I have a friend, a woman, an uber-professional (I don’t know how to get those two, little dots to go over the u), a veritable saint, really, who has, within her person, an alter-ego named Guido.
Guido Corlione, to be exact.
He’s a longshoreman from New Jersey.
In case you aren’t from Jersey and/or aren’t sure what longshoremen (aka steveodores) are/do, they are men who load/unload cargo from ships at the dock. Here’s what the very reliable and research-worthy Wikipedia says about longshoremen, “Stevedore has also become common as an appellation for a person who is over-muscular or foulmouthed.“
Basically, Guido and my friend are opposites living in the same body.
Through him, my normally starched, polite and professional friend lets it all hang out from time to time as the situation calls for it. When she approaches me, whether in person or on the phone/email and opens with, “My Guido’s hanging out today!”, my first thought is, “Is today the day that I die?”
So far, the answer has been no, so I just listen and laugh internally as Guido rails, in true longshoreman fashion (sans the foul mouth…usually), about the topic at-hand. .
Thankfully, not me.
So, I’ve been giving this some thought. I think I need an alter-ego, too. You know, another personality. One which, when put to proper use, will allow me to say, if only to myself, what I’m really thinking. Granted, I’ll have to remove myself from just about any situation in which I’d find myself to “let my [insert alter-ego here] hang out,” but I think it’s doable.
Here are some potential choices for my alter-ego:
- Mackenzie, the valley girl – anytime a situation annoys me (which is basically all the time), I could bust out with an, “Oh, my gah, girl. You see that Band-Aid on my toe? My pedicurist so, totally, got me! I couldn’t believe it. I am never going back there again!” Mackenzie serves two purposes: she focuses on what’s really important in life and, two, this is a real-life scene I’ve seen here in Cali. I can see this one working well for redirecting children who are incessantly and completely focused on themselves, as only children (or adults with the minds of children) can be. They will, of course, respond with, “Mooooooooooommmmmm!”, but I’m okay with that.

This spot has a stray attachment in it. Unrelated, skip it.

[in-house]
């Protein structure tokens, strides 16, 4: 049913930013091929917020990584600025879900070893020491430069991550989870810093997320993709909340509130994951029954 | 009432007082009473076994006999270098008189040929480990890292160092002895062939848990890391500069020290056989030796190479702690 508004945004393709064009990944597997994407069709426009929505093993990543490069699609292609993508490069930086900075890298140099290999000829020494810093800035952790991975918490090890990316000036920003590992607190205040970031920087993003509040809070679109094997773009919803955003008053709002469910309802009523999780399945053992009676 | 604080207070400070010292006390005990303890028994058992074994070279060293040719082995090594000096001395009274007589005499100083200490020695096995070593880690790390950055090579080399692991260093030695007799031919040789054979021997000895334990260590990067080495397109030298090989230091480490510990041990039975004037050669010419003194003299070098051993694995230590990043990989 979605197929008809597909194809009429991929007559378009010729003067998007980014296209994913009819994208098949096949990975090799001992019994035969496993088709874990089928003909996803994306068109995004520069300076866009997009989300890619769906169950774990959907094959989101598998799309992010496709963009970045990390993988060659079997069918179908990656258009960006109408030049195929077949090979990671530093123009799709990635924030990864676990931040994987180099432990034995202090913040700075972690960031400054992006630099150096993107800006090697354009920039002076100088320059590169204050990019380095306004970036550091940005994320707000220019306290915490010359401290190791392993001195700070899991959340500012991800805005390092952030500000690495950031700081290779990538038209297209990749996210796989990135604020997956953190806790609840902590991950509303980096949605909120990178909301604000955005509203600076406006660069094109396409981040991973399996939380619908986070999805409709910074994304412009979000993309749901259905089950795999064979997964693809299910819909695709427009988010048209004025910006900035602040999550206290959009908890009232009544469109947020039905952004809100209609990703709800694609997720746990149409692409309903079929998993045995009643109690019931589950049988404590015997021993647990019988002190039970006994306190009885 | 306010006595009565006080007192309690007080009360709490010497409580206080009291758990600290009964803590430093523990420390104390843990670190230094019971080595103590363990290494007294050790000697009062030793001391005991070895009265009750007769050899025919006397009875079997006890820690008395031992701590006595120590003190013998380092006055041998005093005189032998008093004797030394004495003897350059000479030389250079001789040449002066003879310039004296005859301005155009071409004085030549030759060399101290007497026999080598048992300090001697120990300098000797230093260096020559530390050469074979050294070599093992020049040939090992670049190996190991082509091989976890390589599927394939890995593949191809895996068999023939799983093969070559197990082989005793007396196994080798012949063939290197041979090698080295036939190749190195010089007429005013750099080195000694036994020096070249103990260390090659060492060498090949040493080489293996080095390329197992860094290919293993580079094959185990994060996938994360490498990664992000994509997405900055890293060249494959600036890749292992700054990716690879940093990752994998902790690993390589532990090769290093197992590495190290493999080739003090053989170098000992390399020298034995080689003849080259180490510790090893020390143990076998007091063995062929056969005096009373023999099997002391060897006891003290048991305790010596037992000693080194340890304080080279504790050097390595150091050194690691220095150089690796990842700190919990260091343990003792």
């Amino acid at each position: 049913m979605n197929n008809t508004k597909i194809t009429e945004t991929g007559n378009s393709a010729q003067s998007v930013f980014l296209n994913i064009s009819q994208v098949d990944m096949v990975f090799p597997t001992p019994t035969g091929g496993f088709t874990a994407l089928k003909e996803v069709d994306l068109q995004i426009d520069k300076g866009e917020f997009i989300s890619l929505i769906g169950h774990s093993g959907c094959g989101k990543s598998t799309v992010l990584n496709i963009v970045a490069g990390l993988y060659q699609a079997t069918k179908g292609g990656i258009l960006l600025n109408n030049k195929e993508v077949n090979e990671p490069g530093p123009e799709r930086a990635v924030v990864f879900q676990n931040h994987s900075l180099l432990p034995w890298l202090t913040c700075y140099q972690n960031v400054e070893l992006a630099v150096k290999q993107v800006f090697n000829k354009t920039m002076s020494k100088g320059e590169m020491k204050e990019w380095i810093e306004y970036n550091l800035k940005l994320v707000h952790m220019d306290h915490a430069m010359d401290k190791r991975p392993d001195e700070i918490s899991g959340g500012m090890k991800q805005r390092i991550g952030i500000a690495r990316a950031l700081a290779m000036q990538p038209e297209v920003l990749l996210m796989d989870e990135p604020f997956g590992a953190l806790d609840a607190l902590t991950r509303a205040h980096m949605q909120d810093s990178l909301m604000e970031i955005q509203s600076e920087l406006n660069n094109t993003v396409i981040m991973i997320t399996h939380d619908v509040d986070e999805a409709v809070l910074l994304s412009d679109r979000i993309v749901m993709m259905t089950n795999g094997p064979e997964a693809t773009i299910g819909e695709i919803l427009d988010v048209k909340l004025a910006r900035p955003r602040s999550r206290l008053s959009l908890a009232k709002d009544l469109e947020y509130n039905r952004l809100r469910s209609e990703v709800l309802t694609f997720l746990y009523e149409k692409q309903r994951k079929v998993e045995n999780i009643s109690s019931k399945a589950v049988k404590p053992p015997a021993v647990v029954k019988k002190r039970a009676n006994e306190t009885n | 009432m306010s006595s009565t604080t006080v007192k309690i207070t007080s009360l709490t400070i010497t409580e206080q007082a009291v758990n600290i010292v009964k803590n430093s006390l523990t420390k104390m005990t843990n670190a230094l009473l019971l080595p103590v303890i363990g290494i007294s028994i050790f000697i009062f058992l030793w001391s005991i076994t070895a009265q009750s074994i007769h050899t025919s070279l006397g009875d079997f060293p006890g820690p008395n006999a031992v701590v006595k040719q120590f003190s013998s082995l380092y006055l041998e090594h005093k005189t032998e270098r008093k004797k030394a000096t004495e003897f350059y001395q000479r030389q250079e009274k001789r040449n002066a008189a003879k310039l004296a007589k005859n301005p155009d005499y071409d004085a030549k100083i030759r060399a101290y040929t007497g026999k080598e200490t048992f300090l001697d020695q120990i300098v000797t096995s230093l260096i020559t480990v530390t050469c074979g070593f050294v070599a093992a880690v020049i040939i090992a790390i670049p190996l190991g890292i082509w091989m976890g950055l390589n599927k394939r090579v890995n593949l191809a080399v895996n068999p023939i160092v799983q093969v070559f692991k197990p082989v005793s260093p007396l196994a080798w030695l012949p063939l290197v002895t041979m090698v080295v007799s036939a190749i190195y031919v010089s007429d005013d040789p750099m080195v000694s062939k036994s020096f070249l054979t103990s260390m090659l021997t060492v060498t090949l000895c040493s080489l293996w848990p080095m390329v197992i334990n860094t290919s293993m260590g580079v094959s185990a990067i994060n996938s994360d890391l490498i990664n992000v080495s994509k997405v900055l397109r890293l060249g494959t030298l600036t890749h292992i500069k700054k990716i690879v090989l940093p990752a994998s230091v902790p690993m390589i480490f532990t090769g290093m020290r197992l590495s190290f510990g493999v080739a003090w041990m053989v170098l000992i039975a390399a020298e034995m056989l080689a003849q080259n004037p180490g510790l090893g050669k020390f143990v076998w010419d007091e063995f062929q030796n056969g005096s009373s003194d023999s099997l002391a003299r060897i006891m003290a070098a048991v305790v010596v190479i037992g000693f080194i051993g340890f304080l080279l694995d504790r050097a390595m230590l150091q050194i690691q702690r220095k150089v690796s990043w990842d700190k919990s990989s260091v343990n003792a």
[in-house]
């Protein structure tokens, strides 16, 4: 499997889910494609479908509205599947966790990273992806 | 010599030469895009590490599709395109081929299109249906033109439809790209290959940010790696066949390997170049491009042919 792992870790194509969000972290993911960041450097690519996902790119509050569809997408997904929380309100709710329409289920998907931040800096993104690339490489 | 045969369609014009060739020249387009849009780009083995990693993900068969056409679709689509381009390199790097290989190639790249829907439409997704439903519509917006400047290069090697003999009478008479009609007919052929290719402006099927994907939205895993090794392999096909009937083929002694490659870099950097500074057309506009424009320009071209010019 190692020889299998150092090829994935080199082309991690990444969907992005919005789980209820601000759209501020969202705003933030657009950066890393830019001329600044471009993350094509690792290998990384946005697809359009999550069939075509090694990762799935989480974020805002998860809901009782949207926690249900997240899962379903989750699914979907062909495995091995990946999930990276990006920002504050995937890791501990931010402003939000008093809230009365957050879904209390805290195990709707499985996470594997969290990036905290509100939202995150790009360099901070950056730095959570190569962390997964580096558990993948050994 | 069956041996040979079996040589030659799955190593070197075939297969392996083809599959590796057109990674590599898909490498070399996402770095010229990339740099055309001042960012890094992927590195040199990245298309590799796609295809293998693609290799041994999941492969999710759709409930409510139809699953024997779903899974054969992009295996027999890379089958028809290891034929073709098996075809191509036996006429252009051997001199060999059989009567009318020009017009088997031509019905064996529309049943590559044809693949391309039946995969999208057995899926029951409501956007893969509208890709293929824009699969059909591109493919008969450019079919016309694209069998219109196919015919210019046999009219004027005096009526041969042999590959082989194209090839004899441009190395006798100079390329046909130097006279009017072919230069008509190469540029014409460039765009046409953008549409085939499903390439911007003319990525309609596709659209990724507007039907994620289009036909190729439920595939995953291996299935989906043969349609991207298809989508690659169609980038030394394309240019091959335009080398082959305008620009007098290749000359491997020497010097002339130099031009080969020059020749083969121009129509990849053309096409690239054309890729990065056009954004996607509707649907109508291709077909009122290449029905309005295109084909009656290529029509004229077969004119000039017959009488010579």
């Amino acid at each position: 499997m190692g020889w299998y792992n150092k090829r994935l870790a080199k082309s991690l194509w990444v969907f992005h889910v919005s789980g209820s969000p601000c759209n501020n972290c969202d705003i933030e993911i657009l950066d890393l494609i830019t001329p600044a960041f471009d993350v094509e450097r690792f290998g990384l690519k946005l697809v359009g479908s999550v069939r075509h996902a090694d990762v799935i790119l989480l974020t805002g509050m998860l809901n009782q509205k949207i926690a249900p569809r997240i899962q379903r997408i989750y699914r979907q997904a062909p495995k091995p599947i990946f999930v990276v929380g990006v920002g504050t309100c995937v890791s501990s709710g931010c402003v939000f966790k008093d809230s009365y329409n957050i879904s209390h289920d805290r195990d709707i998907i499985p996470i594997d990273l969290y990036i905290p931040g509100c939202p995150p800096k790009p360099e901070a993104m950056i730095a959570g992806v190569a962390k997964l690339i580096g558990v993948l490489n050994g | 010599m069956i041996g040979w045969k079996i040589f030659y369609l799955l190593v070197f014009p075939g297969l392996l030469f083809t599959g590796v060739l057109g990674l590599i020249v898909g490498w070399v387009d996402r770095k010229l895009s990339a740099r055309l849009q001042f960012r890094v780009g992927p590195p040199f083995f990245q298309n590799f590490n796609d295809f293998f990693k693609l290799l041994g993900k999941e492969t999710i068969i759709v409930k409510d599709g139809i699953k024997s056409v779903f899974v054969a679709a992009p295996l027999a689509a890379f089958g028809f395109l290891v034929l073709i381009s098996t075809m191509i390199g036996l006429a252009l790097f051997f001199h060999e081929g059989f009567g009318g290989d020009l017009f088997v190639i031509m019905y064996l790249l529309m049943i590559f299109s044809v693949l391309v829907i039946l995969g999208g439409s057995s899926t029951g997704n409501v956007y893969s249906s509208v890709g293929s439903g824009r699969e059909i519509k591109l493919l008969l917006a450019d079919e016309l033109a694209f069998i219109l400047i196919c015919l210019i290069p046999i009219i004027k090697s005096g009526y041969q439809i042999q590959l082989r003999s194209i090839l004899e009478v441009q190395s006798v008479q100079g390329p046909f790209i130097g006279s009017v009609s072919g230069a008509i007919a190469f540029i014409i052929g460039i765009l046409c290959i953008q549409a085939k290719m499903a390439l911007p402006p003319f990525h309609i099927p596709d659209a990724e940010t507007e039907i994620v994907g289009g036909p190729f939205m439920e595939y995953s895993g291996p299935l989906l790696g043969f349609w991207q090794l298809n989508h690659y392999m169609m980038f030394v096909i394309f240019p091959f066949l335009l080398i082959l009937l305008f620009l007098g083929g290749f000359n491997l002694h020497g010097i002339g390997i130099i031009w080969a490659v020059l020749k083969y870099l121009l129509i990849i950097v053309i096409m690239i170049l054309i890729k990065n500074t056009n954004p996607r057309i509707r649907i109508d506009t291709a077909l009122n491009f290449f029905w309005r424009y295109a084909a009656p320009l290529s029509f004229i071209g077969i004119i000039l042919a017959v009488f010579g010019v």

- Gretchen, the foreign exchange student – annoying siutation = large, blinking eyes, raised eyebrows, and the following statement, “Sprecken ze Deutsch? No English.” Helga is great because the situation automatically stops and, two, this is a real-life scene I’ve seen. In fact, I encourage the New Girls to use this to their advantage. Don’t tell. I’m thinking this might be appropriate for dealing with those pesky police officers who insist that I drive too fast and/or anybody who ever asks me for money.
- Kat, the tattoo artist/model/biker chick – annoying situation = eye rolling, deadpan look and driving off on said bike (motor, that is). Purpose? Total denial that the situation is taking place and total avoidance of doing anything about it. As much time as I spend in a fast-food drive-thru, this one has to have a purpose in my life.
And, last but not least:
- Princess Grace who, really, is, at least internally, the opposite of what her name would imply. Here’s how she operates: annoying situation = PG immediately dons the nearest tiara, lifts her royal head so that she’s looking over the bridge of her nose at her subjects, and, with the poise of a ballerina, floats away from the situation as if to say, “Deal this this nonsense. Peasants.” This one? Well, let’s be real. This one could be used for just about anything. Only, I think I’m going to have to start carrying a tiara around in my purse.
Oh, and there was the thought that I could have Wonder Woman as my alter-ego until I remembered about all the lawsuits I’d have to deal with after people went blind from the bright light associated with me spinning around and turning into her all the time.
As far as coping mechanisms go, I’m thinking the alter-ego is right at the top. Perhaps I’ll just use all 4, choosing one as each situation demands it.